The 2016 Sundance Film Festival took place from January 21 to January 31, 2016. The first lineup of competition films was announced on December 2, 2015. The opening night film was Norman Lear: Just Another Version of You, directed by Heidi Ewing and Rachel Grady.
Dec 07, 2015 · The Festival takes place January 21-31 in Park City, Salt Lake City, Sundance and Ogden, Utah.
Sundance is the largest independent film festival in the US, with more than 46,660 attending in 2016. It is held in January in Park City, Salt Lake City, and the Sundance Resort (a ski resort near Provo, Utah) and acts as a showcase for new work from American and international independent filmmakers.
Singer Selena Gomez attends the premiere of "The Fundamentals of Caring" during the 2016 Sundance Film Festival at Eccles Center Theatre on January 29, 2016 in Park City, Utah.
Award-winners and contenders from Sundance Film Festival (2016)
Dec 08, 2015 · Park City, UT — Sundance Institute announced today its full lineup of 72 short films that will leave a lasting impact on audiences long after the lights go up at their screenings at the 2016 Sundance Film Festival, January 21-31 in Park City, Salt Lake City, Sundance and Ogden, Utah.
Dec 03, 2015 · Park City, UT — A revolution a decade in the making, Sundance Institute celebrates the 10th Anniversary of its New Frontier program with an exhibition of new work at the 2016 Sundance Film Festival, including immersive cinematic works, virtual reality installations, an extensive lineup of documentary and narrative mobile VR experiences and an inside look at the innovations being developed at ...
Showcasing a wide variety of story and style, the Sundance Film Festival Short Film Tour is a 95-minute theatrical program of eight short films from the 2016 edition of the January Festival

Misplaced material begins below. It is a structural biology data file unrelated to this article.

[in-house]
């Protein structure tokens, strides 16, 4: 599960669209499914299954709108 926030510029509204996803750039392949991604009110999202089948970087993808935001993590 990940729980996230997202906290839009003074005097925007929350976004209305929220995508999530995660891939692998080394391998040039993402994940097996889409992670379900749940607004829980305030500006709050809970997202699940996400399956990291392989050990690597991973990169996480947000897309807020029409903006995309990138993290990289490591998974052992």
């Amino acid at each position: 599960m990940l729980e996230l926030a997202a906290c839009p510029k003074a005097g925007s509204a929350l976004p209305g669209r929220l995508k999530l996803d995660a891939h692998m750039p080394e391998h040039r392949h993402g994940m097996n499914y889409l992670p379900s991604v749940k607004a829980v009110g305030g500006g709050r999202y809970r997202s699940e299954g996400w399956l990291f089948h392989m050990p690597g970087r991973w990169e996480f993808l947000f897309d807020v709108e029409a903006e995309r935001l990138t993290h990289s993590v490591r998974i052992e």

The Birth of a Nation trailer: Sundance sensation sets sights on Oscars Nate Parker wrote, directed and stars in this drama about slave rebellion leader Nat Turner, which sold for a record $17.5m...
- “Agnus Dei.” Set in a Polish convent ravaged by Russian soldiers at the end of WWII, Anne Fontaine’s finest film in years explores every aspect of an unthinkable situation with tact, intelligence and fine-grained character detail.
- “Audrie & Daisy.” Bonni Cohen and Jon Shenk’s documentary was among the festival’s most potent social-issue indictments, delving into two recent high-profile cases underline the high risk of sexual assault among American teens, as well as the “slut-shaming” culture that often exacerbates the trauma such crimes create.
- “The Birth of a Nation.” If D.W. Griffith’s racist epic of the same name was indeed like “writing history with lightning,” as Woodrow Wilson reportedly felt, then this century-later telling of Nat Turner’s slave rebellion is the thunderclap that was inevitably bound to follow.
- “Certain Women.” After throwing her admirers a curveball with the cool genre stylings of “Night Moves,” Kelly Reichardt returns to her forte of tender, finely etched humanism with this adaptation of three short stories — each revolving around women in an emotional quandary — by Montana-based writer Maile Meloy.